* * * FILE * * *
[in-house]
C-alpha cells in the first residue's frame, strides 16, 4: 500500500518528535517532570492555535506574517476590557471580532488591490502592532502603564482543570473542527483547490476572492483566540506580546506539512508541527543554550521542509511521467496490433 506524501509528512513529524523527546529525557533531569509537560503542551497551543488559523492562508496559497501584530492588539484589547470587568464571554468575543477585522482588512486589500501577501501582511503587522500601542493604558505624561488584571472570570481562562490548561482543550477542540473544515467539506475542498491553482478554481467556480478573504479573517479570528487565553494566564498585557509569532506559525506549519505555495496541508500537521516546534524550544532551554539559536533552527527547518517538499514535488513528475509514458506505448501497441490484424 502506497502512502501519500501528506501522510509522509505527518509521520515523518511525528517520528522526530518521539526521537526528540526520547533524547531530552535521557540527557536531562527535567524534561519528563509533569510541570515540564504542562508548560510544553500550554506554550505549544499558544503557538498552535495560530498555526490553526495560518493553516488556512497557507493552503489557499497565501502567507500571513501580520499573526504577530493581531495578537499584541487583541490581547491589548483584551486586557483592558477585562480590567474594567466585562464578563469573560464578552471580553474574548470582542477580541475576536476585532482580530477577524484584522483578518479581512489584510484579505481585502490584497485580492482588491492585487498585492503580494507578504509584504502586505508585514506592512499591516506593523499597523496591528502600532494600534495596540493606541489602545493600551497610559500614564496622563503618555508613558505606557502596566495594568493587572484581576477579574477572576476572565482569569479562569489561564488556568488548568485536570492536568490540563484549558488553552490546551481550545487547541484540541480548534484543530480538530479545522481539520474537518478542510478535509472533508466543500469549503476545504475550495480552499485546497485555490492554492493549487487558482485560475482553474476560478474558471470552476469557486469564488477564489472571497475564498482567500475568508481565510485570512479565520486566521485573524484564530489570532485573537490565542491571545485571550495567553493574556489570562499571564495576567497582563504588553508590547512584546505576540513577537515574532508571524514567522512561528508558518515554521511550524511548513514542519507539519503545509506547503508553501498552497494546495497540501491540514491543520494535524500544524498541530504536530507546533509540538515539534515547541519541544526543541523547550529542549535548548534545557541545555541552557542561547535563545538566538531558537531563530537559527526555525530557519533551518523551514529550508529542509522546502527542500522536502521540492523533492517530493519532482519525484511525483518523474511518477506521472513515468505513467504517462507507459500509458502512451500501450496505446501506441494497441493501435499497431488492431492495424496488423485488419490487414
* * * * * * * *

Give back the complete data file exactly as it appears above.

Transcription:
[in-house]
C-alpha cells in the first residue's frame, strides 16, 4: 500500500518528535517532570492555535506574517476590557471580532488591490502592532502603564482543570473542527483547490476572492483566540506580546506539512508541527543554550521542509511521467496490433 506524501509528512513529524523527546529525557533531569509537560503542551497551543488559523492562508496559497501584530492588539484589547470587568464571554468575543477585522482588512486589500501577501501582511503587522500601542493604558505624561488584571472570570481562562490548561482543550477542540473544515467539506475542498491553482478554481467556480478573504479573517479570528487565553494566564498585557509569532506559525506549519505555495496541508500537521516546534524550544532551554539559536533552527527547518517538499514535488513528475509514458506505448501497441490484424 502506497502512502501519500501528506501522510509522509505527518509521520515523518511525528517520528522526530518521539526521537526528540526520547533524547531530552535521557540527557536531562527535567524534561519528563509533569510541570515540564504542562508548560510544553500550554506554550505549544499558544503557538498552535495560530498555526490553526495560518493553516488556512497557507493552503489557499497565501502567507500571513501580520499573526504577530493581531495578537499584541487583541490581547491589548483584551486586557483592558477585562480590567474594567466585562464578563469573560464578552471580553474574548470582542477580541475576536476585532482580530477577524484584522483578518479581512489584510484579505481585502490584497485580492482588491492585487498585492503580494507578504509584504502586505508585514506592512499591516506593523499597523496591528502600532494600534495596540493606541489602545493600551497610559500614564496622563503618555508613558505606557502596566495594568493587572484581576477579574477572576476572565482569569479562569489561564488556568488548568485536570492536568490540563484549558488553552490546551481550545487547541484540541480548534484543530480538530479545522481539520474537518478542510478535509472533508466543500469549503476545504475550495480552499485546497485555490492554492493549487487558482485560475482553474476560478474558471470552476469557486469564488477564489472571497475564498482567500475568508481565510485570512479565520486566521485573524484564530489570532485573537490565542491571545485571550495567553493574556489570562499571564495576567497582563504588553508590547512584546505576540513577537515574532508571524514567522512561528508558518515554521511550524511548513514542519507539519503545509506547503508553501498552497494546495497540501491540514491543520494535524500544524498541530504536530507546533509540538515539534515547541519541544526543541523547550529542549535548548534545557541545555541552557542561547535563545538566538531558537531563530537559527526555525530557519533551518523551514529550508529542509522546502527542500522536502521540492523533492517530493519532482519525484511525483518523474511518477506521472513515468505513467504517462507507459500509458502512451500501450496505446501506441494497441493501435499497431488492431492495424496488423485488419490487414